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**Backtracking search Similar to Depth-first search**

Chooses values for one variable at a time and backtracks when a variable has no legal values left to assign. Uninformed algorithm No good general performance (see table p. 143)

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Backtracking search function BACKTRACKING-SEARCH(csp) return a solution or failure return RECURSIVE-BACKTRACKING({} , csp) function RECURSIVE-BACKTRACKING(assignment, csp) return a solution or failure if assignment is complete then return assignment var SELECT-UNASSIGNED-VARIABLE(VARIABLES[csp],assignment,csp) for each value in ORDER-DOMAIN-VALUES(var, assignment, csp) do if value is consistent with assignment according to CONSTRAINTS[csp] then add {var=value} to assignment result RRECURSIVE-BACTRACKING(assignment, csp) if result failure then return result remove {var=value} from assignment return failure

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Backtracking example

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Backtracking example

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Backtracking example

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Backtracking example

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**Comparison of CSP algorithms on different problems**

Median number of consistency checks over 5 runs to solve problem Parentheses -> no solution found USA: 4 coloring n-queens: n = 2 to 50 Zebra: see exercise 5.13

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**Improving CSP efficiency**

Previous improvements on uninformed search introduce heuristics For CSPS, general-purpose methods can give large gains in speed, e.g., Which variable should be assigned next? In what order should its values be tried? Can we detect inevitable failure early? Can we take advantage of problem structure? Note: CSPs are somewhat generic in their formulation, and so the heuristics are more general compared to methods in Chapter 4

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Backtracking search function BACKTRACKING-SEARCH(csp) return a solution or failure return RECURSIVE-BACKTRACKING({} , csp) function RECURSIVE-BACKTRACKING(assignment, csp) return a solution or failure if assignment is complete then return assignment var SELECT-UNASSIGNED-VARIABLE(VARIABLES[csp],assignment,csp) for each value in ORDER-DOMAIN-VALUES(var, assignment, csp) do if value is consistent with assignment according to CONSTRAINTS[csp] then add {var=value} to assignment result RRECURSIVE-BACTRACKING(assignment, csp) if result failure then return result remove {var=value} from assignment return failure

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**Minimum remaining values (MRV)**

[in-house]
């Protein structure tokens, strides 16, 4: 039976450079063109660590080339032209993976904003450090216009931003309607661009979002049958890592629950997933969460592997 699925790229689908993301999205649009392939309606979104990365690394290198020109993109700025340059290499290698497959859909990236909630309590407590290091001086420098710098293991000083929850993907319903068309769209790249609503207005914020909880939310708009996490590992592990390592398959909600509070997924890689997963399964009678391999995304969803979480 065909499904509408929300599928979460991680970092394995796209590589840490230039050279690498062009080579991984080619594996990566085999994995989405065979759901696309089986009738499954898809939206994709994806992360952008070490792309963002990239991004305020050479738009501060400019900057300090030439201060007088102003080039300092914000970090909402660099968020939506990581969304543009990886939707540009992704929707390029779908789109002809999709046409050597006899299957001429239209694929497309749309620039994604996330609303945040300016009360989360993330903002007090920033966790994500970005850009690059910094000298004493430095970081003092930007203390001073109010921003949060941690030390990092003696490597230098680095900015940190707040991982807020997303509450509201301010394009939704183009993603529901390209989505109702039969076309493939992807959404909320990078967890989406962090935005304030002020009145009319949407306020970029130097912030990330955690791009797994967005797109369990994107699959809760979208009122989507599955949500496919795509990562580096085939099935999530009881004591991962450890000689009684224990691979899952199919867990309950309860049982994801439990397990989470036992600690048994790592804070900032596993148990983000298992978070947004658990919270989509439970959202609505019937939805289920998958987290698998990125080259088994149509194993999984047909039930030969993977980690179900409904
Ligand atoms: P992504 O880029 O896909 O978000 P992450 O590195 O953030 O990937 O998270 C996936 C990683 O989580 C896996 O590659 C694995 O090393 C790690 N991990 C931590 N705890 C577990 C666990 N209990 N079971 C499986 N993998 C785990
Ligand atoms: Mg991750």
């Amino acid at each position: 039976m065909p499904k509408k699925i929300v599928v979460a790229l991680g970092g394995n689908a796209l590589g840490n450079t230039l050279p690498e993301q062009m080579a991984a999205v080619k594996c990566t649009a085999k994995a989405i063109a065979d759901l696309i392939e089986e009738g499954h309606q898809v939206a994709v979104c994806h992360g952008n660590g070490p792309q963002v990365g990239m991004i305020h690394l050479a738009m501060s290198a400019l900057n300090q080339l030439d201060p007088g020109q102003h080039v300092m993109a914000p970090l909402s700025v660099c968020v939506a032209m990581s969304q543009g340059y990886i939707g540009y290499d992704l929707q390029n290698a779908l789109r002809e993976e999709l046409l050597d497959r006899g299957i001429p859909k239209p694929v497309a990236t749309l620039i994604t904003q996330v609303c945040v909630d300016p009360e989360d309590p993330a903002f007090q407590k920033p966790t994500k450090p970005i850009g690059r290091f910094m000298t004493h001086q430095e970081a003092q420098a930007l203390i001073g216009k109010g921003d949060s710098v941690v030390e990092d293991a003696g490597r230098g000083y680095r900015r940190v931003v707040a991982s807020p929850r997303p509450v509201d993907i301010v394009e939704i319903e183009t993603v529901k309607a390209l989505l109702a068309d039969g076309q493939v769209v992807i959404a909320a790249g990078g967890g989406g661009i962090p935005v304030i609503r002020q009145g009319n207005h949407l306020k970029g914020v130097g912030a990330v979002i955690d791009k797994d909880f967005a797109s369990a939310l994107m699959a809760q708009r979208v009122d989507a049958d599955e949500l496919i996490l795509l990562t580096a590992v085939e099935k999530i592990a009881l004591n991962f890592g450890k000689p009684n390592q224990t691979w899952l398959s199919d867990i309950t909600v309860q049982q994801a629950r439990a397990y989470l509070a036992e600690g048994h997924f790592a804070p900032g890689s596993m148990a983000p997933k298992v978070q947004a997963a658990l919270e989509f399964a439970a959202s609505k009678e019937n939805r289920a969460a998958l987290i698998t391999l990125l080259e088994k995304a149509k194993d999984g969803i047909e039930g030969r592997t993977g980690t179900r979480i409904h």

var SELECT-UNASSIGNED-VARIABLE(VARIABLES[csp],assignment,csp) A.k.a. most constrained variable heuristic Heuristic Rule: choose variable with the fewest legal moves e.g., will immediately detect failure if X has no legal values

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**Degree heuristic for the initial variable**

Heuristic Rule: select variable that is involved in the largest number of constraints on other unassigned variables. Degree heuristic can be useful as a tie breaker. In what order should a variable’s values be tried?

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**Least constraining value for value-ordering**

Least constraining value heuristic Heuristic Rule: given a variable choose the least constraining value leaves the maximum flexibility for subsequent variable assignments

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**Forward checking Can we detect inevitable failure early?**

And avoid it later? Forward checking idea: keep track of remaining legal values for unassigned variables. Terminate search when any variable has no legal values.

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**Forward checking Assign {WA=red}**

Effects on other variables connected by constraints to WA NT can no longer be red SA can no longer be red

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**Forward checking Assign {Q=green}**

Effects on other variables connected by constraints with WA NT can no longer be green NSW can no longer be green SA can no longer be green MRV heuristic would automatically select NT or SA next

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**Forward checking If V is assigned blue**

Effects on other variables connected by constraints with WA NSW can no longer be blue SA is empty FC has detected that partial assignment is inconsistent with the constraints and backtracking can occur.

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**Example: 4-Queens Problem**

{1,2,3,4} X3 X4 X2 1 3 2 4

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**Example: 4-Queens Problem**

{1,2,3,4} X3 X4 X2 1 3 2 4

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**Example: 4-Queens Problem**

{1,2,3,4} X3 { ,2, ,4} X4 { ,2,3, } X2 { , ,3,4} 1 3 2 4

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**Example: 4-Queens Problem**